“If you were a trader or a broker dealing only with institutions, then you were an employee of the firm and the registration restrictions didn’t apply to you. But I wanted to get registered. I wanted to legitimise what had already been the seven years of working in the industry.”
This drive to legitimise her career resulted in an unexpected opportunity, which she grabbed with both hands.
“The head of the local Boston trading desk had a heart attack in the middle of the day and the registration restrictions had just been extended to internal employees taking orders,” she says.
“I was the only person who didn’t have a retail book of business who was there in the two floors of the firm who was legally fully registered.
“I was busy calculating margin requirements when someone came upstairs and said: ‘Billy’s gone to the hospital. We need someone to run the desk.’ I walked down the stairs and sat at the desk. That was a major turning point for me, of course, because it was the beginning of a truly institutional, large-scale-oriented world of trading and investing.”
Now the Head of the Trading Desk in Boston, she had five employees reporting to her, all men in their 40s and older. But Boston was in many ways still clinging to a public system of discrimination against women.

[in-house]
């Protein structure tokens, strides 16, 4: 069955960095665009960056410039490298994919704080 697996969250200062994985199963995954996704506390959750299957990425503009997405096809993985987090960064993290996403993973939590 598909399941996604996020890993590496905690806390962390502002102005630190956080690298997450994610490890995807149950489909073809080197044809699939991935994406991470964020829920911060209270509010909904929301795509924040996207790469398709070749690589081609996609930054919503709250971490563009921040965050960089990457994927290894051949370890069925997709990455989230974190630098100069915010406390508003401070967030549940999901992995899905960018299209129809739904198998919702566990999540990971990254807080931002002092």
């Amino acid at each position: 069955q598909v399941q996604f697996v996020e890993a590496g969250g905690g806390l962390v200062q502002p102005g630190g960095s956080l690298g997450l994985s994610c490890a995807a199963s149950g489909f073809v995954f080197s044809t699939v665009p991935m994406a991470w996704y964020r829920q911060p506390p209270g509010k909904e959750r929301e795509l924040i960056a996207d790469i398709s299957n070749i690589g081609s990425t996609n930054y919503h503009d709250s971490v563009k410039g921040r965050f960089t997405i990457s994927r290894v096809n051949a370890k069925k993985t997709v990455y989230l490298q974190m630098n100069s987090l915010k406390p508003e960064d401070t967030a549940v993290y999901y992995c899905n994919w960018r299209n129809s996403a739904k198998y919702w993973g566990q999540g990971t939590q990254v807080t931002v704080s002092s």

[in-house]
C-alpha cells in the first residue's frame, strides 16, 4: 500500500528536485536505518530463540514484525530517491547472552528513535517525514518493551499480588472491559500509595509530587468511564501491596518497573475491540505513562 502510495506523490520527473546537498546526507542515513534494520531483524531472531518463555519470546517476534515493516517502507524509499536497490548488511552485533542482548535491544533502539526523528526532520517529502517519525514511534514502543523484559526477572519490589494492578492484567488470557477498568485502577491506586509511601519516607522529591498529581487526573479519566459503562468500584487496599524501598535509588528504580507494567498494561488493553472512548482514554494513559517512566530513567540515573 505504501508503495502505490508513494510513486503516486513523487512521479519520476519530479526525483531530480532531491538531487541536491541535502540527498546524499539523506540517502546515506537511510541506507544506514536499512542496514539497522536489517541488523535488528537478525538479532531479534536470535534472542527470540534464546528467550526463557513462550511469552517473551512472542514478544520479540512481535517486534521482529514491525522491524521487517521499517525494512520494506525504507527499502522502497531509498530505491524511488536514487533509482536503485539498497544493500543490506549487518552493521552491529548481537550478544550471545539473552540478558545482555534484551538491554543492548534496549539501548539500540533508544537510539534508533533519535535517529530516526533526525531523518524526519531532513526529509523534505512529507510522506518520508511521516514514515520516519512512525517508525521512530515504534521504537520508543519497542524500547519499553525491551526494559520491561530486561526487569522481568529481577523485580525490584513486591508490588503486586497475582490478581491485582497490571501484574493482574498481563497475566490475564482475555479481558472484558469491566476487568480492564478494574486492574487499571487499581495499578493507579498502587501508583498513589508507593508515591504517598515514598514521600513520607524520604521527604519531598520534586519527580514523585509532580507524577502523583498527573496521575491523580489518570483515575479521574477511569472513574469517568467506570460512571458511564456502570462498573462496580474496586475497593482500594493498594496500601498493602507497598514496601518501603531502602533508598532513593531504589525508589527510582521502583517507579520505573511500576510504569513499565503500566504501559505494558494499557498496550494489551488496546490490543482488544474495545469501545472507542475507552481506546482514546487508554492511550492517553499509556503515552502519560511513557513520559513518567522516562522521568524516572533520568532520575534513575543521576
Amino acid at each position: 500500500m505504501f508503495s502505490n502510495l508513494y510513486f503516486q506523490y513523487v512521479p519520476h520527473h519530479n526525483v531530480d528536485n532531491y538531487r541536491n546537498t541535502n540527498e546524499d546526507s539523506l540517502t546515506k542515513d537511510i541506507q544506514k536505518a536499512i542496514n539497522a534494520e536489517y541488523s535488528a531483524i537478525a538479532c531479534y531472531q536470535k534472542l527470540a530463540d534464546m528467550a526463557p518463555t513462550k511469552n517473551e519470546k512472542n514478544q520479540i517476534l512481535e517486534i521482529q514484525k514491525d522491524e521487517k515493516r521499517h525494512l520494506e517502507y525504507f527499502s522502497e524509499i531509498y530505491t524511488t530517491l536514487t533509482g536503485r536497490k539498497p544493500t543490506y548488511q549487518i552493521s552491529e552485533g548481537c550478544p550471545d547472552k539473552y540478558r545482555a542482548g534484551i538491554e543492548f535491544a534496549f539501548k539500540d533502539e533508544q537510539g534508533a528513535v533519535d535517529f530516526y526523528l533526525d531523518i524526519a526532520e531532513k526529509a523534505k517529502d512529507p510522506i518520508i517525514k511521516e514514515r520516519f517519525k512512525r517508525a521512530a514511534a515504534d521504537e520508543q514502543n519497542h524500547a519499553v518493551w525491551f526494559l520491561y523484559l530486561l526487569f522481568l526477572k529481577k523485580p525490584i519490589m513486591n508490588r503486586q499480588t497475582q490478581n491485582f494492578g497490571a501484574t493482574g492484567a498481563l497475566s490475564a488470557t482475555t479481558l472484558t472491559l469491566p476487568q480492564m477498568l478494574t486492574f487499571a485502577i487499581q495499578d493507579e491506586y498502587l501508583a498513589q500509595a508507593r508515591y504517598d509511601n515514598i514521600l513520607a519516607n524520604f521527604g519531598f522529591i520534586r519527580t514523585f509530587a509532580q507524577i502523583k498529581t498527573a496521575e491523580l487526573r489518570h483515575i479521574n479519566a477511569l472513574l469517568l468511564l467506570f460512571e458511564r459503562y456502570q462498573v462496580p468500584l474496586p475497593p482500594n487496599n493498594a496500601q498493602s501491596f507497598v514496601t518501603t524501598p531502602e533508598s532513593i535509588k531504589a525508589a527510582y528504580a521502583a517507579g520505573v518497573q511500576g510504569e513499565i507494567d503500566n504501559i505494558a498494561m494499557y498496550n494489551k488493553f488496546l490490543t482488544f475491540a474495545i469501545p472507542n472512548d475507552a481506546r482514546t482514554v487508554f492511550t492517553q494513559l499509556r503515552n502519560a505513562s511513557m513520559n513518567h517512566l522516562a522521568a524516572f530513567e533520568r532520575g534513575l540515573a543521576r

“In lunch rooms, it was I’m sure some old set of what we call ‘blue laws’, puritanical laws perhaps to keep professional or to keep other types of women professionals out of bars,” Selden says.
“So there were three licences that a bar could have in Boston. There was a tavern licence, there was a bar licence and a lounge licence. In a tavern licence, women were not allowed at the bar. There was literally not only a rail that you’d stand next to, but there was a bar that was about waist height that defined the area that was considered the bar and women could not go past that area.
“But also to have a tavern licence was considered fairly desirable because you could serve men [food] very quickly, particularly down in the financial district, which is adjacent to the wharf district down here.
“So when you think of it, it’s really ironic. The favoured places for quick and actually pretty good food were the taverns where people who worked in the industry would also drink. Those were the places that women literally legally couldn’t go.”
But times were changing and more women entered the financial industry. In Boston, female professionals banded together and decided that enough was enough.
“It was in this time, by then the early ’70s, that there was a revolt, a sit-in,” Selden recalls.
“Everyone was much more focused on, of course, the segregation in the South and far more important things, but the women of the Boston financial community actually had a sit-in at one of the major taverns.
“It’s called Pete’s. It still exists downtown and there’s a little bronze plaque that’s been relegated into a dark corner, but you can see the whole history of the integration of the taverns, bars and lounges. The city council finally changed all of this legislation. But when you think of it, it really isn’t that long ago.”
In the following years, Selden helped break down barriers for women, pushing for sell-side firms to include more women in their training programs.